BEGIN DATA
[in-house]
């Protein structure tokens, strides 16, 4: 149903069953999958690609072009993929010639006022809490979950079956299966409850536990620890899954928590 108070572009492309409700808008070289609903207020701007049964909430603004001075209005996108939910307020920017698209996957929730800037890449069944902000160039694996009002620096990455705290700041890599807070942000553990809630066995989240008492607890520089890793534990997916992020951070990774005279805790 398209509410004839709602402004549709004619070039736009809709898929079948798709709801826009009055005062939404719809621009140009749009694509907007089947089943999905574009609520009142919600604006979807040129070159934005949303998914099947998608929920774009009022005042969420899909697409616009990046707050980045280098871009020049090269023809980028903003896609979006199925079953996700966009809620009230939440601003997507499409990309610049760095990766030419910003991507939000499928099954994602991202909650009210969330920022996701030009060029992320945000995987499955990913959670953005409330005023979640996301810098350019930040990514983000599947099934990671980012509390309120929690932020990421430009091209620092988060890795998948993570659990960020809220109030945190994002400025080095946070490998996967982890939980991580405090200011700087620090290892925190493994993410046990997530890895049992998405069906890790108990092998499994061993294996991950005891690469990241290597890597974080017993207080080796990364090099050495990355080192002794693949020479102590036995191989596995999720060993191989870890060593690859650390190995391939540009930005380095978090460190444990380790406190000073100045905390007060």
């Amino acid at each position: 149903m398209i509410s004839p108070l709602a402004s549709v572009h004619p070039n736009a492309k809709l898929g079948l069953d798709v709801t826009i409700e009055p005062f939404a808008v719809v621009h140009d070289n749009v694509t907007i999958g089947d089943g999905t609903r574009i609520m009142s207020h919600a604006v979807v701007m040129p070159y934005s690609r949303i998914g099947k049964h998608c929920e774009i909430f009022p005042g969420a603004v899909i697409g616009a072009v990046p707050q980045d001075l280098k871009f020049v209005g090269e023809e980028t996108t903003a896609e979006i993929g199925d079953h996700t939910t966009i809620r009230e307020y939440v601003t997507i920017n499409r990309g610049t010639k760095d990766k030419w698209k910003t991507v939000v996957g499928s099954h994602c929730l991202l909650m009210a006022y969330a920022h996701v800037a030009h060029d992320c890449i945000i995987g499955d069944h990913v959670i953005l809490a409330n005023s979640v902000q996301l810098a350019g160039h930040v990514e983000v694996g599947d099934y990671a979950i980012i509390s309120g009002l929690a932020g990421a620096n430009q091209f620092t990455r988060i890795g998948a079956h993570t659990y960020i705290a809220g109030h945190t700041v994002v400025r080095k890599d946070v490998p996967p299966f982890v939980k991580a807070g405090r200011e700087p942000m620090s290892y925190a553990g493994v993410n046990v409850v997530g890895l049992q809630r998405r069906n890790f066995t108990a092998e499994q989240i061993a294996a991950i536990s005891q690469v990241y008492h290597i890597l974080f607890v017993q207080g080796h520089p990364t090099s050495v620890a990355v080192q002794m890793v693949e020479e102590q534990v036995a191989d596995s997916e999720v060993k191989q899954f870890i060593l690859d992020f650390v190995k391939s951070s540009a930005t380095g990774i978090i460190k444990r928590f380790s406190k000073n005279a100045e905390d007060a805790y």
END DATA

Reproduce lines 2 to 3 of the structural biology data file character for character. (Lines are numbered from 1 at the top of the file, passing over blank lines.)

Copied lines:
């Protein structure tokens, strides 16, 4: 149903069953999958690609072009993929010639006022809490979950079956299966409850536990620890899954928590 108070572009492309409700808008070289609903207020701007049964909430603004001075209005996108939910307020920017698209996957929730800037890449069944902000160039694996009002620096990455705290700041890599807070942000553990809630066995989240008492607890520089890793534990997916992020951070990774005279805790 398209509410004839709602402004549709004619070039736009809709898929079948798709709801826009009055005062939404719809621009140009749009694509907007089947089943999905574009609520009142919600604006979807040129070159934005949303998914099947998608929920774009009022005042969420899909697409616009990046707050980045280098871009020049090269023809980028903003896609979006199925079953996700966009809620009230939440601003997507499409990309610049760095990766030419910003991507939000499928099954994602991202909650009210969330920022996701030009060029992320945000995987499955990913959670953005409330005023979640996301810098350019930040990514983000599947099934990671980012509390309120929690932020990421430009091209620092988060890795998948993570659990960020809220109030945190994002400025080095946070490998996967982890939980991580405090200011700087620090290892925190493994993410046990997530890895049992998405069906890790108990092998499994061993294996991950005891690469990241290597890597974080017993207080080796990364090099050495990355080192002794693949020479102590036995191989596995999720060993191989870890060593690859650390190995391939540009930005380095978090460190444990380790406190000073100045905390007060």
């Amino acid at each position: 149903m398209i509410s004839p108070l709602a402004s549709v572009h004619p070039n736009a492309k809709l898929g079948l069953d798709v709801t826009i409700e009055p005062f939404a808008v719809v621009h140009d070289n749009v694509t907007i999958g089947d089943g999905t609903r574009i609520m009142s207020h919600a604006v979807v701007m040129p070159y934005s690609r949303i998914g099947k049964h998608c929920e774009i909430f009022p005042g969420a603004v899909i697409g616009a072009v990046p707050q980045d001075l280098k871009f020049v209005g090269e023809e980028t996108t903003a896609e979006i993929g199925d079953h996700t939910t966009i809620r009230e307020y939440v601003t997507i920017n499409r990309g610049t010639k760095d990766k030419w698209k910003t991507v939000v996957g499928s099954h994602c929730l991202l909650m009210a006022y969330a920022h996701v800037a030009h060029d992320c890449i945000i995987g499955d069944h990913v959670i953005l809490a409330n005023s979640v902000q996301l810098a350019g160039h930040v990514e983000v694996g599947d099934y990671a979950i980012i509390s309120g009002l929690a932020g990421a620096n430009q091209f620092t990455r988060i890795g998948a079956h993570t659990y960020i705290a809220g109030h945190t700041v994002v400025r080095k890599d946070v490998p996967p299966f982890v939980k991580a807070g405090r200011e700087p942000m620090s290892y925190a553990g493994v993410n046990v409850v997530g890895l049992q809630r998405r069906n890790f066995t108990a092998e499994q989240i061993a294996a991950i536990s005891q690469v990241y008492h290597i890597l974080f607890v017993q207080g080796h520089p990364t090099s050495v620890a990355v080192q002794m890793v693949e020479e102590q534990v036995a191989d596995s997916e999720v060993k191989q899954f870890i060593l690859d992020f650390v190995k391939s951070s540009a930005t380095g990774i978090i460190k444990r928590f380790s406190k000073n005279a100045e905390d007060a805790y």